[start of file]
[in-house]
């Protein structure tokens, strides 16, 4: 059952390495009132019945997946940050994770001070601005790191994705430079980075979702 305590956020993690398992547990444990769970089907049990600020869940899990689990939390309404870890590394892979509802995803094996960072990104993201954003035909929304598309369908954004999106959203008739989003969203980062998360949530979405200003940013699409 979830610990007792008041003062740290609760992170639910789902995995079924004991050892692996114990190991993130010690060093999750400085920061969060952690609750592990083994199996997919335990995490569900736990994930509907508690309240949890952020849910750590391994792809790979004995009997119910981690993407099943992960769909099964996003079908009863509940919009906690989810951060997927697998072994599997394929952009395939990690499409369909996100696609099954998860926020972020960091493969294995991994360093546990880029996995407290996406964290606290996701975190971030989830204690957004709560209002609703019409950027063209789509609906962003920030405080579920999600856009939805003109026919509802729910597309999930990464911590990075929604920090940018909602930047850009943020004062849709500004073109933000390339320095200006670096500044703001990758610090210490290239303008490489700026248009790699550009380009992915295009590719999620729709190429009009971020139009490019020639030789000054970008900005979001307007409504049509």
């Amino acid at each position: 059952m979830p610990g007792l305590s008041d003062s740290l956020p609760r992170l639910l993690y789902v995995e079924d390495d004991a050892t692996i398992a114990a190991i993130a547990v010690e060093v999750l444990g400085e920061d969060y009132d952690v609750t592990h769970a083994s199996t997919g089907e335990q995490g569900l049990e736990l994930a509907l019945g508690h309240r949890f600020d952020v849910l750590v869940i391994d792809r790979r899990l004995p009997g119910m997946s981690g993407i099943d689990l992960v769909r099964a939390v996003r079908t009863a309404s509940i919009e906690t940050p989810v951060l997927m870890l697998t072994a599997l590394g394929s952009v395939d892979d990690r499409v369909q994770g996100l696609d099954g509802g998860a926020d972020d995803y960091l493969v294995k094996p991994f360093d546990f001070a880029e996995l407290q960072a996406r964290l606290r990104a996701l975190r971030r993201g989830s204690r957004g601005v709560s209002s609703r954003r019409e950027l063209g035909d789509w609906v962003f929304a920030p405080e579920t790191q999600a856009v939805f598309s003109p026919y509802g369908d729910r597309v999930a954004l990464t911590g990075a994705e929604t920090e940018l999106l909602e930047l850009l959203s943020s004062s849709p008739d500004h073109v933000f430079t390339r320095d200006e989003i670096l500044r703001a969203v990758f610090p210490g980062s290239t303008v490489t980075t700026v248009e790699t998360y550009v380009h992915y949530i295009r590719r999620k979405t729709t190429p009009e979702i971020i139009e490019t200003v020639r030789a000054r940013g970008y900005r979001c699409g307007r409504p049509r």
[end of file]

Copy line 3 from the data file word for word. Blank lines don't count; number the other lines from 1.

């Amino acid at each position: 059952m979830p610990g007792l305590s008041d003062s740290l956020p609760r992170l639910l993690y789902v995995e079924d390495d004991a050892t692996i398992a114990a190991i993130a547990v010690e060093v999750l444990g400085e920061d969060y009132d952690v609750t592990h769970a083994s199996t997919g089907e335990q995490g569900l049990e736990l994930a509907l019945g508690h309240r949890f600020d952020v849910l750590v869940i391994d792809r790979r899990l004995p009997g119910m997946s981690g993407i099943d689990l992960v769909r099964a939390v996003r079908t009863a309404s509940i919009e906690t940050p989810v951060l997927m870890l697998t072994a599997l590394g394929s952009v395939d892979d990690r499409v369909q994770g996100l696609d099954g509802g998860a926020d972020d995803y960091l493969v294995k094996p991994f360093d546990f001070a880029e996995l407290q960072a996406r964290l606290r990104a996701l975190r971030r993201g989830s204690r957004g601005v709560s209002s609703r954003r019409e950027l063209g035909d789509w609906v962003f929304a920030p405080e579920t790191q999600a856009v939805f598309s003109p026919y509802g369908d729910r597309v999930a954004l990464t911590g990075a994705e929604t920090e940018l999106l909602e930047l850009l959203s943020s004062s849709p008739d500004h073109v933000f430079t390339r320095d200006e989003i670096l500044r703001a969203v990758f610090p210490g980062s290239t303008v490489t980075t700026v248009e790699t998360y550009v380009h992915y949530i295009r590719r999620k979405t729709t190429p009009e979702i971020i139009e490019t200003v020639r030789a000054r940013g970008y900005r979001c699409g307007r409504p049509r």